LONDON: UK’s foreign secretary Jeremy Hunt told Britain’s parliament on Monday that under international law, Iran had “no right” to board the British tanker Stena Impero last week.
Hunt also said on Monday said Britain wanted to establish a European-led maritime protection force in the Gulf but emphasized that London was not seeking a confrontation with Iran.
“We will now seek to put together a European-led maritime protection mission to support the safe passage of both crew and cargo in this vital region,” Hunt told parliament after Iranian authorities seized a British-flagged tanker in the Gulf on Friday.
“We will seek to establish this mission as quickly as possible,” he said, adding: “It will not be part of the US maximum pressure policy on Iran.
“Under international law Iran had no right to obstruct the ship's passage - let alone board her," Hunt said. He also described Friday’s incident as an act of “state piracy.”
A British warship in the region, HMS Montrose, attempted to warn off Iranian forces and raced to the scene but arrived too late to be able to assist.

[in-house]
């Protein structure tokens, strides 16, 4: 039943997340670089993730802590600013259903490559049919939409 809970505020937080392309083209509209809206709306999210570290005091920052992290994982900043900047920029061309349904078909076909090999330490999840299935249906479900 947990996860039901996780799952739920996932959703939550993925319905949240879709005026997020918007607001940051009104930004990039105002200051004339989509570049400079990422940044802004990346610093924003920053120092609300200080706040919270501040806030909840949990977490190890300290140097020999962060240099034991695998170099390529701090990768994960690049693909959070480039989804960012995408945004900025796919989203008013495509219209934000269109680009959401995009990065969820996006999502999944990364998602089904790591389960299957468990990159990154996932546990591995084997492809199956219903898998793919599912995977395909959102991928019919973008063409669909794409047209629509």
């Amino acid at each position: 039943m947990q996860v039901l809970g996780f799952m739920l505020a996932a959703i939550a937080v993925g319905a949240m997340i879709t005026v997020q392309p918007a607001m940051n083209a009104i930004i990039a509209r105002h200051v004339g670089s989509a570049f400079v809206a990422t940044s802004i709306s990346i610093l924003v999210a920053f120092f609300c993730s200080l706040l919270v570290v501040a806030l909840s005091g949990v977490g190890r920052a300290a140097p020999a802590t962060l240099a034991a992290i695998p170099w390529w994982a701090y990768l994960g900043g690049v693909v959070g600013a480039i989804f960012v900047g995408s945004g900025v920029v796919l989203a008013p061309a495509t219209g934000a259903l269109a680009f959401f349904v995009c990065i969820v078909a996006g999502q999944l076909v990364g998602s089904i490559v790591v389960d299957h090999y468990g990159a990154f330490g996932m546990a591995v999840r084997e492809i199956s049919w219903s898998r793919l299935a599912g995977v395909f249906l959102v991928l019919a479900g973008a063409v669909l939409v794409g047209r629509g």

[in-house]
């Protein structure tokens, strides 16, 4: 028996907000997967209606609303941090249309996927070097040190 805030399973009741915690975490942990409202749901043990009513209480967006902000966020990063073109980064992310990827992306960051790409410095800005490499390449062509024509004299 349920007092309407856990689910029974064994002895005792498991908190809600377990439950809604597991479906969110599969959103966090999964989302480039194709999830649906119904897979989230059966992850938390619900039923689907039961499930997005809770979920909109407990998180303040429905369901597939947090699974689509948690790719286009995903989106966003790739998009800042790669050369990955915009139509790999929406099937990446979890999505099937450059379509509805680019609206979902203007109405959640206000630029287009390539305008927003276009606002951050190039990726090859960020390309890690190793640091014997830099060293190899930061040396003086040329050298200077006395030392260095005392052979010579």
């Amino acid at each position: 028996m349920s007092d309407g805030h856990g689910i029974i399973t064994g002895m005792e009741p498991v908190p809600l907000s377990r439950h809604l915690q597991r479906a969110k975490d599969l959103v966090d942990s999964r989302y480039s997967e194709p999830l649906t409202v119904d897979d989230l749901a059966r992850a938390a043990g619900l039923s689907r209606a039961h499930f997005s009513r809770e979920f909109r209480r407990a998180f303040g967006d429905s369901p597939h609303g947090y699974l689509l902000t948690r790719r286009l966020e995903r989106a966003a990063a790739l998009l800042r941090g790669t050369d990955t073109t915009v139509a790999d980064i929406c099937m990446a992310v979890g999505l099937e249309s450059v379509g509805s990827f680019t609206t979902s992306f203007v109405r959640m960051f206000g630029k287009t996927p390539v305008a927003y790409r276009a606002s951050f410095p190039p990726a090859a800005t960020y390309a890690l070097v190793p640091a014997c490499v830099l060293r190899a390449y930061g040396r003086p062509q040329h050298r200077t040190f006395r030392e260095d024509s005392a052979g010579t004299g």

Hunt said a second British warship, HMS Duncan, that is being dispatched to the region, would arrive by July 29.
Hunt said all British-flagged ships would be asked to give the British authorities notice when they plan to pass through the Strait of Hormuz, where Friday’s incident happened, “to enable us to offer the best protection we can.”
But he added: “It is, of course, not possible for the Royal Navy to provide escorts for every single ship or indeed eliminate all risks of piracy.”
Iranian Foreign Minister Mohammad Javad Zarif on Monday accused the US National Security Adviser John Bolton of trying to enlist British support for the US campaign against Iran. “Having failed to lure Donald Trump into the War of the Century, he is turning his venom against the UK in hopes of dragging it into a quagmire,” Zarif said.
However, Hunt refuted the claims. “When it comes to freedom of navigation, there can be no compromise,” he said, adding that while the US no longer supports the nuclear deal which Britain still backs, they still co-operated on most issues.
“That is why the solution that we are proposing to the House (of Commons) this afternoon is one that brings in a much broader alliance of countries, including other countries like us that have a different approach to the Iran nuclear deal.”